Monthly Archives: May 2010

Espresso Banana Muffins…

If you have never seen or read Super Natural Cooking, by Heidi Swanon, give it a whirl, especially if you like to look for sugar and flour alternatives in your baking and cooking lifestyle.  This is hands down my favorite cookbook right now. Plus, I love that she did all her own photography and the book is gorgeous to look at.

I have to give one particular recipe a special nod: the espresso banana muffins, holy delicious. There was no adapting on my part, just pure following the recipe, which I am rarely able to do.  I made them for breakfast, and they have disappeared already…with a little help from our friends of course. The hint of espresso is just genius and they are the perfect breakfast…with the exception of chocolate cake of course.

Espresso Banana Muffins…

2 cups white whole-wheat flour

2 tsp aluminum-free baking powder

½ tsp fine-grain sea salt

1 ¼ cups chopped toasted walnuts

1 tbs fine espresso powder

6 tbs unsalted butter, room temperature

¾ cups natural cane sugar

2 large eggs

2 tsp vanilla extract

1 cup plain yogurt

1 ½ cups mashed overripe bananas (about 3 large bananas)

Heat oven to 375 degrees, line muffin cups with paper liners.

Combine flour, baking powder, salt, ¾ cup walnuts, and the espresso powder in a bowl and whisk to combine.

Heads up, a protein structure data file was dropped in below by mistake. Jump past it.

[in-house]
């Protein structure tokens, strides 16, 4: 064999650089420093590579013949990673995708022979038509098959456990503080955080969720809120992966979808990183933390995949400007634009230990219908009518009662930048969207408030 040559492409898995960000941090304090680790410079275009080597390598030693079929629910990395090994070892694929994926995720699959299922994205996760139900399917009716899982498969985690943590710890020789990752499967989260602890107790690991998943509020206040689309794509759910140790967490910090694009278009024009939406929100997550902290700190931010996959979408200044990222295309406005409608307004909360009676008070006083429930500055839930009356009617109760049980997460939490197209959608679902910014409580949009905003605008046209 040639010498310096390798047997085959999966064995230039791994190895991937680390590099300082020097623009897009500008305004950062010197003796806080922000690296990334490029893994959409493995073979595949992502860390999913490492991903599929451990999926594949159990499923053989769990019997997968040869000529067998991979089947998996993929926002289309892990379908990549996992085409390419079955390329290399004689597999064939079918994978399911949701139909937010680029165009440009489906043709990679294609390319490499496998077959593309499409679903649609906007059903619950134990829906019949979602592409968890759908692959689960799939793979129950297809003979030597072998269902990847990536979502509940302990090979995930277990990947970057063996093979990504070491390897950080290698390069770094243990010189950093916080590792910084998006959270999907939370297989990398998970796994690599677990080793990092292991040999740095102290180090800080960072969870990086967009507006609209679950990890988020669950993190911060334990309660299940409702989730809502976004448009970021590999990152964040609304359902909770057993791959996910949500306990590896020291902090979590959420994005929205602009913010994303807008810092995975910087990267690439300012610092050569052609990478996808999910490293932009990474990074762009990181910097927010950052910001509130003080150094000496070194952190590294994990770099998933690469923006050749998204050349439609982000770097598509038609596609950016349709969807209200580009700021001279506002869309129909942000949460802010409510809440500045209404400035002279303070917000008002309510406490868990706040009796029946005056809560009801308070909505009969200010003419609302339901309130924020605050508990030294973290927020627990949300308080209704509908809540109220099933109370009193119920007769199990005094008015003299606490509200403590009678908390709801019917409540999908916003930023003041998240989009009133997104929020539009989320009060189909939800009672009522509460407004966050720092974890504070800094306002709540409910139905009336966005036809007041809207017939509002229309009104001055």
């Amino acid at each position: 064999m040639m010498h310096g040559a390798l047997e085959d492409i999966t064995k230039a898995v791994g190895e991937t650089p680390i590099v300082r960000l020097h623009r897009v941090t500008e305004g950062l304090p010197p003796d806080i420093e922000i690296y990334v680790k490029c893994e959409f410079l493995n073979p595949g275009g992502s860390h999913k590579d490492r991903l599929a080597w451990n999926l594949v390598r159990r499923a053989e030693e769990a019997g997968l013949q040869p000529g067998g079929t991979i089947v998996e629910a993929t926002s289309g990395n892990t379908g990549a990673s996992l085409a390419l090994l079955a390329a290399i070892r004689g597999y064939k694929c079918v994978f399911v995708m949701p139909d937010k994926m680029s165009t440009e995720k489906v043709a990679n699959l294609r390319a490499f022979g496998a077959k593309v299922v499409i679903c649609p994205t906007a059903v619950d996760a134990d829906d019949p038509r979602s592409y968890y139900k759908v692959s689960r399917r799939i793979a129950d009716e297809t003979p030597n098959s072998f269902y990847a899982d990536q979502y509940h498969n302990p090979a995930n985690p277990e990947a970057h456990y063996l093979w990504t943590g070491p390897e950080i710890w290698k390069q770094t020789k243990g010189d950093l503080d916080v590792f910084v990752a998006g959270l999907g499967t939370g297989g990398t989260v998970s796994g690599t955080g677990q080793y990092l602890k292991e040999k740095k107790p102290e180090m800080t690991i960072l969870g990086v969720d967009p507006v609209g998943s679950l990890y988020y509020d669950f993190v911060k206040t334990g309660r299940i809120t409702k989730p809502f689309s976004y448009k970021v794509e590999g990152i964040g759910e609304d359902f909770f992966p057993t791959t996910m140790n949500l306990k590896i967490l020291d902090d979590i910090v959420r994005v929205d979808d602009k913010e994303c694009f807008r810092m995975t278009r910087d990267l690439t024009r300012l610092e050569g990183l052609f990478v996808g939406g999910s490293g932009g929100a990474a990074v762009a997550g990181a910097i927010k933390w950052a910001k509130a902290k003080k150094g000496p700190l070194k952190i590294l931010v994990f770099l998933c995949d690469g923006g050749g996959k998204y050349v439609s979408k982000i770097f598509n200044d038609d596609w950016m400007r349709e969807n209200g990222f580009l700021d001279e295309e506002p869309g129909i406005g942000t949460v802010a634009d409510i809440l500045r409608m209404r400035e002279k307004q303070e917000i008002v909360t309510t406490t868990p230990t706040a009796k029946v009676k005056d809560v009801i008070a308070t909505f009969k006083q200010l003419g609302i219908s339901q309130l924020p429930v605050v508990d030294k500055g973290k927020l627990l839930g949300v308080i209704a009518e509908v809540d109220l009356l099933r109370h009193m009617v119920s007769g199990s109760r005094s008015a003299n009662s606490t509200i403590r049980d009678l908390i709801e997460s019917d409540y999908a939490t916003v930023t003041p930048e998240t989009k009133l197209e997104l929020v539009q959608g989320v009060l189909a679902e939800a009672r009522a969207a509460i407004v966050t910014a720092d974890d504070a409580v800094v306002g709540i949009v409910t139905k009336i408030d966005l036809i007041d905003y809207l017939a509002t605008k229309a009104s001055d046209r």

In a separate large bowl or a stand mixer, cream the butter until light and fluffy. Beat in the sugar and then the eggs, one at a time.  Stir in the vanilla, yogurt, and mashed bananas, then briefly and gently mix in the dry ingredients; overmixing will result in tough muffins.

Spoon into the prepared muffin tin, top with the remaining ½ cup of walnuts, and bake until golden, about 25 minutes.  Fill the cups 2/3 full for regular muffins or to the brim for a big topped version.  Cool in the tin for 5 minutes, then turn out onto a wire rack to cool completely.

Makes 12 muffins.

One adaptation I did try is making mini muffins with the same recipe, in a small muffin tin without papers.  I baked them at the same temperature, and just watched them until they turned golden brown.  They are delicious and cute.  We also added a little homemade cream cheese frosting which worked nicely.

Cook together, toast to each other, and enjoy!


Blue cheese mac and cheese with slow roasted tomatoes… For two…

Please, please do not crinkle your nose out there with blue ambivalence. People find all sorts of excuses to not fall in love with a good blue cheese. Even those with the most sophisticated of pallets often tend to shy away from a tangy Roquefort, a nutty Stilton, or a sharp, spicy Gorgonzola.  This dish boasts the velvety, creamy bite of Gorgonzola and is balanced out with the coaxed sweetness of slow roasted tomatoes. I used a croissant crouton topping for a little more texture, and believe me, I could have eaten the whole bowl…but reluctantly shared.